The Center for Competitive Politics (CCP) filed a friend-of-the-court brief today in Citizens United v. Federal Election Commission, which the Supreme Court will rehear Sept. 9. CCP’s brief argues the Court should overturn Austin v. Michigan Chamber of Commerce and a related holding in McConnell v. FEC.
CCP’s brief focuses on the Supreme Court’s historic treatment of economic legislation and the role of speech in those issues. In United States v. Carolene Products Co., the Court held that laws regulating the economy would receive a lower level of scrutiny because economic liberties could be protected through “political processes, which can ordinarily be expected to bring about repeal of undesirable legislation.” By upholding corporate independent expenditure bans, Austin denies corporations the means to participate in the very “political processes” they were assured would protect them from overreaching legislation.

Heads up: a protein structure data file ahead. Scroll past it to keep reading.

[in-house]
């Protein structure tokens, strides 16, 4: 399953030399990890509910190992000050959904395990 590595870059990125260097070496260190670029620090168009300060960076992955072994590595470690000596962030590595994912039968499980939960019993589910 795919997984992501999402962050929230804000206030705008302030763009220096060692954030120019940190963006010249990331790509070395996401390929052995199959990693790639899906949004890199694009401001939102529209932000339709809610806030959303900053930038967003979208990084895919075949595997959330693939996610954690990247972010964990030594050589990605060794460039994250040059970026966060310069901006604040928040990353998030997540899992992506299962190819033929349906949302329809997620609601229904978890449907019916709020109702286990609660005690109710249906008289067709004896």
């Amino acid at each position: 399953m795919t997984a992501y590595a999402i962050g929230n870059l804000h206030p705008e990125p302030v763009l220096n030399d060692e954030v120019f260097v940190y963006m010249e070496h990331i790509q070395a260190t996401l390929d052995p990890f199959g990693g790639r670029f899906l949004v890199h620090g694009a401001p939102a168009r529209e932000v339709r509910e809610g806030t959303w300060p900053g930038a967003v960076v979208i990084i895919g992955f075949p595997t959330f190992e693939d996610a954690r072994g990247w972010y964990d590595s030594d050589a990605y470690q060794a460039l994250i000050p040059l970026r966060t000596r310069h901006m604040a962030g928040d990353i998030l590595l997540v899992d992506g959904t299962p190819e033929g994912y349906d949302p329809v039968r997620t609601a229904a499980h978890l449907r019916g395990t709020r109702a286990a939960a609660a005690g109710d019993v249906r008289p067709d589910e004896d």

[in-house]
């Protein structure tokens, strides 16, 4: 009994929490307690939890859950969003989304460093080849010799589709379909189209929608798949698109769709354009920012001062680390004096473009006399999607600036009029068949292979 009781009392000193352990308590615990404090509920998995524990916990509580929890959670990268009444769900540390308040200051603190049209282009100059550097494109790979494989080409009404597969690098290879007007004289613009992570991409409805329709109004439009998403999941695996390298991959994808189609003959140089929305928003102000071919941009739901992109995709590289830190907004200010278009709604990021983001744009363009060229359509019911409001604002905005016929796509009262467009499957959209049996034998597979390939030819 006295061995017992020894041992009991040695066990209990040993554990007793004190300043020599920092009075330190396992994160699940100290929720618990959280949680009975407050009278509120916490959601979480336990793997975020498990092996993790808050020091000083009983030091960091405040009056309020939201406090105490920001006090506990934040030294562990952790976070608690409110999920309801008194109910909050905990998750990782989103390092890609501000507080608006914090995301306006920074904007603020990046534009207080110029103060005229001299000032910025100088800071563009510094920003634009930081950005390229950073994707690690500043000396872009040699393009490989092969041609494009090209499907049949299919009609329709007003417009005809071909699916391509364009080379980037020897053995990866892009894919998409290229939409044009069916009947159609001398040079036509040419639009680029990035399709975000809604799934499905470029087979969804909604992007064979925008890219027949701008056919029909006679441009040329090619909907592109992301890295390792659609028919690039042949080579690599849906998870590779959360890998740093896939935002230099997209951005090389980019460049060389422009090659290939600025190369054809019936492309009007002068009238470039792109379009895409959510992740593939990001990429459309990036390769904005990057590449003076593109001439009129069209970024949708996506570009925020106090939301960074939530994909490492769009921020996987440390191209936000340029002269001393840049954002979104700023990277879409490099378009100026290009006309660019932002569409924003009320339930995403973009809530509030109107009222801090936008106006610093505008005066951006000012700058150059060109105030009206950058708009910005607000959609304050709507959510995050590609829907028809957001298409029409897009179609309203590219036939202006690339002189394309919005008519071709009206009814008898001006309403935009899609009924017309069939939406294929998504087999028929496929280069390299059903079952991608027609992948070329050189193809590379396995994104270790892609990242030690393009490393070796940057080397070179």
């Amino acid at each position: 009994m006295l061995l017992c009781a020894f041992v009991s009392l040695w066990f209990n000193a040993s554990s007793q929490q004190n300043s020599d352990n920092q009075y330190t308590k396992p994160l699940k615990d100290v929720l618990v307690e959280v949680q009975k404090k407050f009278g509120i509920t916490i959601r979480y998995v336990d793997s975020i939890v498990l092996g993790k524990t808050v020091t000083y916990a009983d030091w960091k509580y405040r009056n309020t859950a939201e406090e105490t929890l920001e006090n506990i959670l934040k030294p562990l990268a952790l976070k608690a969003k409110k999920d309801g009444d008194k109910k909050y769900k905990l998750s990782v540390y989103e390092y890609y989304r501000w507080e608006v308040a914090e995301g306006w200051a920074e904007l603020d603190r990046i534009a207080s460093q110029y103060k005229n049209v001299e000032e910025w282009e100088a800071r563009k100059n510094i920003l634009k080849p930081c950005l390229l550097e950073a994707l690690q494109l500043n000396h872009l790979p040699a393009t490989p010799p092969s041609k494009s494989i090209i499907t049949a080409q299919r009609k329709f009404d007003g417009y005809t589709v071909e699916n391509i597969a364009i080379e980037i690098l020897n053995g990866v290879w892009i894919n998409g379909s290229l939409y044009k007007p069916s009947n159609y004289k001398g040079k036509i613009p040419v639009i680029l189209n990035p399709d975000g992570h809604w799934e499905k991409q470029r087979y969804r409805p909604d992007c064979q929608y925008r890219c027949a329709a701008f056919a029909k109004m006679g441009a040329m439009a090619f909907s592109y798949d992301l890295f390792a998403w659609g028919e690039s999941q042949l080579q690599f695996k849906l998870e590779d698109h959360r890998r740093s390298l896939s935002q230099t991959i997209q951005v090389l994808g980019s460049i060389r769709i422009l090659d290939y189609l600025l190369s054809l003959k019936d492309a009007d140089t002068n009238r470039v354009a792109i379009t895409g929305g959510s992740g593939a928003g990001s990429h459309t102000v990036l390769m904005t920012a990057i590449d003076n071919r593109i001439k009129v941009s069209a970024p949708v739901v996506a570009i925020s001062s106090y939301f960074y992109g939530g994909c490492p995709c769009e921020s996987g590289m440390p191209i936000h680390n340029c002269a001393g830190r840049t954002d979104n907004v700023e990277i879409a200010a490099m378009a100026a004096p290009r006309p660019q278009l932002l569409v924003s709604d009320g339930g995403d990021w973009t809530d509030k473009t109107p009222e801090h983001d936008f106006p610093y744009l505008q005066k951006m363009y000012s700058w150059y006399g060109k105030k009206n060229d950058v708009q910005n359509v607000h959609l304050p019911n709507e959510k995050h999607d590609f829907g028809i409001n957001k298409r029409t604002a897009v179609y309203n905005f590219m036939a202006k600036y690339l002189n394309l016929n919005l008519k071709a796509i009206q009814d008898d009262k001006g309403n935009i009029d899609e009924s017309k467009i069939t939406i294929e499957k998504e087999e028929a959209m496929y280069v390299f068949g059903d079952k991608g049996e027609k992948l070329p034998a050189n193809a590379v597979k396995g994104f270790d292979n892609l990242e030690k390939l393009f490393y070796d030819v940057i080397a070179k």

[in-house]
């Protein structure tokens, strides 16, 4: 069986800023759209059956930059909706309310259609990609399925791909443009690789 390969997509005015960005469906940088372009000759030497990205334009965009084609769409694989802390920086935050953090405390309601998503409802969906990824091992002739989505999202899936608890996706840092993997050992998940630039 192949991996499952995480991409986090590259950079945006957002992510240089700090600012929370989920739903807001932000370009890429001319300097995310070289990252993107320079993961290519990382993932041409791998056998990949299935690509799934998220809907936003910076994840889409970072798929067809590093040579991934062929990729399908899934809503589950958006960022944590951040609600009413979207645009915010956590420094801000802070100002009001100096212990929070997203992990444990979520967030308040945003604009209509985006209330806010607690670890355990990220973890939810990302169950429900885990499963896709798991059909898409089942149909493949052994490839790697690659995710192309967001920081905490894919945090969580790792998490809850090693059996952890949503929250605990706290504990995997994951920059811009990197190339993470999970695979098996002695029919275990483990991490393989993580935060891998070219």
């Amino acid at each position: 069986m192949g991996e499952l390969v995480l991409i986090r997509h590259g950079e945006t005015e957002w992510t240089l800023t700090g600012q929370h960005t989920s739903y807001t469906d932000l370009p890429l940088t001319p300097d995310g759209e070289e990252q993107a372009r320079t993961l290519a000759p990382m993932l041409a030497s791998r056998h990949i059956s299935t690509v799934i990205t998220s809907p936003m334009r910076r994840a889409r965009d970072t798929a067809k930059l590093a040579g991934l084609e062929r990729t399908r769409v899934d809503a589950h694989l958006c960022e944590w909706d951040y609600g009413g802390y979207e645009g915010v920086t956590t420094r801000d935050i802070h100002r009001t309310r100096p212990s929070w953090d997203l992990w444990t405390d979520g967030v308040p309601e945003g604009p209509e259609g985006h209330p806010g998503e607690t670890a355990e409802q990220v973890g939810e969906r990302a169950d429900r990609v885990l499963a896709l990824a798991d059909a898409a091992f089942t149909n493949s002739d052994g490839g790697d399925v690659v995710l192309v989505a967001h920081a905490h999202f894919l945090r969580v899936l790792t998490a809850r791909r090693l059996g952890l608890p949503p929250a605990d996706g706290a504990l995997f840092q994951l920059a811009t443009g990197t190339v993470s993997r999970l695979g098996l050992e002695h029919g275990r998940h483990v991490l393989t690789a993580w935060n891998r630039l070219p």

“Austin‘s ‘anti-distortion’ rationale is deeply flawed and badly out of step with the Court’s political speech jurisprudence,” said CCP Vice President Stephen M. Hoersting, the counsel of record on the brief. “Austin‘s concern for the corrosion supposedly caused by independent speech of incorporated organizations merely decries the absence of equalized resources for speech. It has nothing to do with preventing corruption of candidates and officeholders.”